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stirrup pump construction questions

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stirrup pump construction questions

Unread postAuthor: SilentCyan » Tue Jan 06, 2009 8:02 am

I am currently in the process of building a stirrup pump but have run into a few problems. my first problem is that i could not find any o-rings that are an exact fit in 3/4" type L copper. would it be better to use one that's slightly to small and stretch it over something or is cutting a piece out of a large one so that it's an exact fit and super gluing it back together acceptable?

my second problem is with my check valve. it's a washer i filed down to fit inside a 3/4" copper thread adapter(very similar to the one Gippeto made in his tutorial). the problem is that i had a friend solder the pipe and fitting together but he forgot to solder the washer as well so it leaks air like crazy. is there any good way to seal it without having to take it apart? i'll post some pictures later in the afternoon.
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Unread postAuthor: Gippeto » Tue Jan 06, 2009 2:42 pm

3/4" type M has an id of .811" and the #114 o-ring has an od of .813

The next smallest size is 113, which has an od of .75" and is too small.

3/4" type L has an id of .785"

You'll either have to swap out the type L for type M, try to find metric o-rings, or cut and glue an oring and hope it works.

I suppose I would try modding an o-ring first.


Remove the bolt and spring, and solder the washer from underneath.
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Unread postAuthor: Sticky_Tape » Tue Jan 06, 2009 3:01 pm

Actually he won't need a new piece of pipe I used type L with #114 orings on my shock pump. The oring can compress enough which will aid in sealing/the oring doesn't need to fit perfectly. At least that's my exsperience. BTW you don't need to file a washer to fit into the male threaded fitting you can use a 5/16'' washer.
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Unread postAuthor: SilentCyan » Tue Jan 06, 2009 6:30 pm

selection was kind of limited seeing as how i was shopping at my local lowes. they had a small selection of o-rings none of which fit nice enough as they were. i already cut and glued an o-ring(fairly tight fit but i bought some silicon lubricant) so i'll see how that goes. as for the washer i grabbed the closest fight that i could find and then ground it down but i'll be sure to keep an eye out for that size if i ever happen to need another.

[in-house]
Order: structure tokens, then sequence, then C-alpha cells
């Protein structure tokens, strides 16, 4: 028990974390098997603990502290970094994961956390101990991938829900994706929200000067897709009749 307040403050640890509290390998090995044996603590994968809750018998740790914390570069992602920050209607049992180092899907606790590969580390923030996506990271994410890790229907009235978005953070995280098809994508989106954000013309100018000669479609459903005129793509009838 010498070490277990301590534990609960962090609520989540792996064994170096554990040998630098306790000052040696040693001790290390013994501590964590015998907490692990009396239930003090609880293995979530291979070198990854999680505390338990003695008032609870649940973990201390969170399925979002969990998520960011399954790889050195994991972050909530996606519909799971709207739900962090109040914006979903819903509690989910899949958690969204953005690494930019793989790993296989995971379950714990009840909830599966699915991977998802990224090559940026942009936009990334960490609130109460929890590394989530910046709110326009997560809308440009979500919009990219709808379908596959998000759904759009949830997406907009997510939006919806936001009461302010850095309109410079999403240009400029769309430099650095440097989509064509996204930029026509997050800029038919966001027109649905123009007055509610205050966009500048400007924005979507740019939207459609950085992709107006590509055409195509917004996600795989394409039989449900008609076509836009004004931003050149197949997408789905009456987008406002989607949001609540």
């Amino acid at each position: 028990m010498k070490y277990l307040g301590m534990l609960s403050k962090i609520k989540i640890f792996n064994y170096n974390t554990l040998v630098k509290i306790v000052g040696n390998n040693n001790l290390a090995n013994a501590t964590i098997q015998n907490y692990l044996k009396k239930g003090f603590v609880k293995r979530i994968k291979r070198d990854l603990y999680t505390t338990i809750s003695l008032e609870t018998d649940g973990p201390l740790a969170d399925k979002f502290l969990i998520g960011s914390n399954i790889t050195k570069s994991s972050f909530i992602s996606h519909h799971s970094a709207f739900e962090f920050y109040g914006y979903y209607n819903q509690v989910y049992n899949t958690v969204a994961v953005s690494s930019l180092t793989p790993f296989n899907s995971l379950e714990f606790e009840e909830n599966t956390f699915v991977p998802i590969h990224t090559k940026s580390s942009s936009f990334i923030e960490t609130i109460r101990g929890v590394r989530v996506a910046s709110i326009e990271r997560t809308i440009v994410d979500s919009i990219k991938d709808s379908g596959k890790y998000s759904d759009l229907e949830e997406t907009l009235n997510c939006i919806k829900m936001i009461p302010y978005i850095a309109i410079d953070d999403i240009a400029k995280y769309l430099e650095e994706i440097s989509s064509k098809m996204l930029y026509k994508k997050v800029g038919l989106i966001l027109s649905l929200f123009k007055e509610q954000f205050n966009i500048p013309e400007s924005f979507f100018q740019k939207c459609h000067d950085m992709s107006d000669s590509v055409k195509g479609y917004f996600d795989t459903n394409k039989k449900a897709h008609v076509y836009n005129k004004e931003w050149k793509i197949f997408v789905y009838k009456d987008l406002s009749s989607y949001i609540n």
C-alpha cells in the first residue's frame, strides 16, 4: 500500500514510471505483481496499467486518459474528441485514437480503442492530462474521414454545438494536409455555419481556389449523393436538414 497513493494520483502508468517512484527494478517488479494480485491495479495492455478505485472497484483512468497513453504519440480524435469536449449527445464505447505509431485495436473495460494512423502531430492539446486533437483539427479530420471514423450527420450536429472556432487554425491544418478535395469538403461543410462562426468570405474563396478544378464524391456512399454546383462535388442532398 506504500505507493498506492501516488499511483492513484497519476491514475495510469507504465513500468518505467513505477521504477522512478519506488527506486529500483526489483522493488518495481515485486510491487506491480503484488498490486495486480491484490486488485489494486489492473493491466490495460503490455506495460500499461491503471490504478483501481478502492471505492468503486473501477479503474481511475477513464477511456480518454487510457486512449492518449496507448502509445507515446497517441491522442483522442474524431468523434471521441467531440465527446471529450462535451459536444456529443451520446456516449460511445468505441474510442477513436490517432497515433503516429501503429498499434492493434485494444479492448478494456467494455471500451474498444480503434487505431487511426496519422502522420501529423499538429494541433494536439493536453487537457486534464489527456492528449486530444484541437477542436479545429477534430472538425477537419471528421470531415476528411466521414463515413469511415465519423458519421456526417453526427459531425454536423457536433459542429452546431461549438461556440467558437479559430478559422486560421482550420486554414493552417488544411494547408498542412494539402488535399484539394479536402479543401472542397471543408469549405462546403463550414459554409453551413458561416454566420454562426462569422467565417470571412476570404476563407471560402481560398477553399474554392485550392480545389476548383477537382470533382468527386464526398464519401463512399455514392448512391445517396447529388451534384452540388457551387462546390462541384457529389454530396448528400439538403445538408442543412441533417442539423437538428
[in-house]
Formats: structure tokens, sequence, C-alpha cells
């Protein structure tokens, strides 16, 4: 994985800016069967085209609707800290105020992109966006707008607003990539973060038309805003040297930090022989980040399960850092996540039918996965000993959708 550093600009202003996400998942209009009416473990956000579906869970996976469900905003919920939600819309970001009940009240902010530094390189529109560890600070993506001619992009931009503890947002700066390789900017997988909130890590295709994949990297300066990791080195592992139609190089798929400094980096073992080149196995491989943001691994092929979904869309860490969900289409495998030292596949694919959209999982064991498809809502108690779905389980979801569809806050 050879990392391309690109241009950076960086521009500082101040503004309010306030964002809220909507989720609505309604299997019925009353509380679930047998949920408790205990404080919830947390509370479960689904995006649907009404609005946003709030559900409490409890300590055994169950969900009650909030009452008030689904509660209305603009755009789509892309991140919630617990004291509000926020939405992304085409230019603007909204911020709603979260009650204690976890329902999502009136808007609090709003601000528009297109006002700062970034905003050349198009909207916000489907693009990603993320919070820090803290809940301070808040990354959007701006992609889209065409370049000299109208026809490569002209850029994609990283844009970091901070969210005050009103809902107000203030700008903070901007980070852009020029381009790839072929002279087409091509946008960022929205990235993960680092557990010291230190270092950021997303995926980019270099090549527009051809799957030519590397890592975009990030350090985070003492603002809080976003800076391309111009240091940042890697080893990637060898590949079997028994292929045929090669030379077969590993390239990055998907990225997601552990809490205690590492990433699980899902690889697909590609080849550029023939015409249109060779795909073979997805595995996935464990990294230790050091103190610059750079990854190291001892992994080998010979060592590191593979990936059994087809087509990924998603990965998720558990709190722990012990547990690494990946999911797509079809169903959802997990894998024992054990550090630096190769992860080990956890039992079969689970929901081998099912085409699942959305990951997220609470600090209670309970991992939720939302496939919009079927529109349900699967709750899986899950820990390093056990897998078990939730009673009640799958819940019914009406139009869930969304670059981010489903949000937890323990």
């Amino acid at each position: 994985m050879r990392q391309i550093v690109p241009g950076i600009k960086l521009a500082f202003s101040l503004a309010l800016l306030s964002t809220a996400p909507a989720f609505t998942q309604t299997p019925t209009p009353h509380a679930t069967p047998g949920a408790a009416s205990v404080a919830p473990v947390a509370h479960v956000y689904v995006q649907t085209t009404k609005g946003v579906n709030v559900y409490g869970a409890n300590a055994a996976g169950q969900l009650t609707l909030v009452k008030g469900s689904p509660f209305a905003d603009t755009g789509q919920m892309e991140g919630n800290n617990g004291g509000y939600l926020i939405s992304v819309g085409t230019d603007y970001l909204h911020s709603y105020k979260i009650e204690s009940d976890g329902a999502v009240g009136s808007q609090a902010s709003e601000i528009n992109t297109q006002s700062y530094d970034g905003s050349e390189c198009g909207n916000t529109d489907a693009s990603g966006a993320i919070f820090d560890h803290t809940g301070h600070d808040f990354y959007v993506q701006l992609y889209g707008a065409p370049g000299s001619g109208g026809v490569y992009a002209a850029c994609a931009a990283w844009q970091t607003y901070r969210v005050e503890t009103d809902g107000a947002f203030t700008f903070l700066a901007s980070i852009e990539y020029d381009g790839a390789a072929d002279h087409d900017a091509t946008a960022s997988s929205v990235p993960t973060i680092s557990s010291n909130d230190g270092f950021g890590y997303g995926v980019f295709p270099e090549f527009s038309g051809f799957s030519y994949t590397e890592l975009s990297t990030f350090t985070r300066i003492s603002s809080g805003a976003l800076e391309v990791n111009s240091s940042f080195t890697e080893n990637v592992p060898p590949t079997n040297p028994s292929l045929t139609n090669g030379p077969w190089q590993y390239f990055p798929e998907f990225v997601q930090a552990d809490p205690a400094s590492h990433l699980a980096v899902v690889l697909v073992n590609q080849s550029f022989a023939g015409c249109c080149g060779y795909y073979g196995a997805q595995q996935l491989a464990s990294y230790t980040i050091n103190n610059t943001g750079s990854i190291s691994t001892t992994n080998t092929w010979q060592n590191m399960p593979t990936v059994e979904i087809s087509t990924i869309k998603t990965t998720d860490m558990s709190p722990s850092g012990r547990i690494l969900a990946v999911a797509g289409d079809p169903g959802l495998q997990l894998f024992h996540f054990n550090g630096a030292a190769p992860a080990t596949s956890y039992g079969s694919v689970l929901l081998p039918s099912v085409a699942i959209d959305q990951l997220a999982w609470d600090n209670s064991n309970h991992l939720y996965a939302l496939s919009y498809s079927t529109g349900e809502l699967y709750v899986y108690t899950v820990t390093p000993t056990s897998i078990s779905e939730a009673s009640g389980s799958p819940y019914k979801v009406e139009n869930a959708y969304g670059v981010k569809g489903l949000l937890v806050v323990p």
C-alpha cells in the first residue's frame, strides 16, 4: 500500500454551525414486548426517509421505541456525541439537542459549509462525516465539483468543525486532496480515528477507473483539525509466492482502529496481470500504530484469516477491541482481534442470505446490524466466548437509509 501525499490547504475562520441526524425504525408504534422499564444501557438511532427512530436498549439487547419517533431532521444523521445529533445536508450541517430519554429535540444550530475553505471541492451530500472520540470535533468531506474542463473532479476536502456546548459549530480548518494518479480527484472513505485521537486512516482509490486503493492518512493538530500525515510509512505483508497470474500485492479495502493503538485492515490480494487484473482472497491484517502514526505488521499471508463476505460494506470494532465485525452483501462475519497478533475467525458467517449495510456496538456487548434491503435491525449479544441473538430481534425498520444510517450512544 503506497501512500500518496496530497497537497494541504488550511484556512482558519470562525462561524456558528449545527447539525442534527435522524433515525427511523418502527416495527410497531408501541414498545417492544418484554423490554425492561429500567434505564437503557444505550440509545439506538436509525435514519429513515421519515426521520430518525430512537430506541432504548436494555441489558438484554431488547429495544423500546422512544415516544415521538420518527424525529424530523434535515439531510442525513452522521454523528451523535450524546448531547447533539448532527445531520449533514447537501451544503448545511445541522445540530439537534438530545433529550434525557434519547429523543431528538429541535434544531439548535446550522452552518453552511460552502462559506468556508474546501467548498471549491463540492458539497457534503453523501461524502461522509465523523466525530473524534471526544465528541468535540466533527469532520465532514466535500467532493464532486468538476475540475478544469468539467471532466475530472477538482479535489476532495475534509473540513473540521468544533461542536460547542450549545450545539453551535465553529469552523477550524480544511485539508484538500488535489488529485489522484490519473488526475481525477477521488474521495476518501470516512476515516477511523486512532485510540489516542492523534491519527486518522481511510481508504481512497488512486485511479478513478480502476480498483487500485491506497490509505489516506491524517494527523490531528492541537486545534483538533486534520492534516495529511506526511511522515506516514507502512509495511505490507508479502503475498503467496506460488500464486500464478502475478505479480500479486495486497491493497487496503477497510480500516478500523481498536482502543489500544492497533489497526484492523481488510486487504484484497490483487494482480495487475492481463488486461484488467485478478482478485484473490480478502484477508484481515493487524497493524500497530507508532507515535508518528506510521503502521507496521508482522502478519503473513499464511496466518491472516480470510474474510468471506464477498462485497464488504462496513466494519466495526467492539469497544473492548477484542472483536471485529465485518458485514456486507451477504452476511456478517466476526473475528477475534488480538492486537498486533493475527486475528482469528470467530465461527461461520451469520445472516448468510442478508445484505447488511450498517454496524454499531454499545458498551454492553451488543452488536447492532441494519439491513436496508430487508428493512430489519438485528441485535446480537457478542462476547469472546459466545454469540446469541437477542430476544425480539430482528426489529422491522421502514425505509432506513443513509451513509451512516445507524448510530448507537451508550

i guess i'm going to try soldering it and hope i don't make a big mess of it. only problem is its going to have to wait until tomorrow as i don't currently own a soldering iron. does it really matter what type of solder i use?
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Unread postAuthor: psycix » Tue Jan 06, 2009 6:52 pm

From what I remember, I say that an o-ring needs to be somewhat to big in order to seal.
The force to seal is gained from squeezing the o-ring, Im not very sure, but I thought O-rings had to be squeezed 5%-10%.
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Unread postAuthor: Gippeto » Tue Jan 06, 2009 7:56 pm

Actually, the force to seal comes from compressing the air. The compressing air, forces the o-ring against the solid ledge of the piston, and also against the wall of the pipe.

But I'll agree, it does help if the o-ring is at least touching the pipe wall initially. :)

I suppose if Sticky's pump works with the 114, yours should too. :)

You should be using a torch when soldering copper pipe, but if you happen to have a big enough soldering iron, what the heck.

After you solder something together, is not the best time to ask if it's okay to use a different product.

Get the lap shear strength for it and calculate the failure pressure of the joint. You should find the lap shear strength on the manufacturers website. If not, try google.

Also, get the melting temp.
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Unread postAuthor: Sticky_Tape » Tue Jan 06, 2009 8:46 pm

Just for fun I made this diagram of a floating oring piston.
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Unread postAuthor: SilentCyan » Wed Jan 07, 2009 7:10 am

hmm, i haven't soldered with a torch before.... this should be interesting :D
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Unread postAuthor: kenbo0422 » Wed Oct 14, 2009 10:03 am

O-rings can be stretched. Industry recommendations for o-rings:

Up to 5% stretch, best at 2%

40% compression for non moving parts, 30% for moving parts.

This should give you an idea of the groove depth to the wall of the outer pipe for the compression for a given size.

To seal a 1/16" gap, you could use a 1/4" cross-section o-ring in a 1/8" deep groove. This will give you about 25% compression, or close to the 30% recommended.

Make your grooves deep enough to prevent the o-ring from rolling out. Alternatively, square profile o-rings can be used which are easier to keep in place, and also easier to glue together, should you buy a roll of it.
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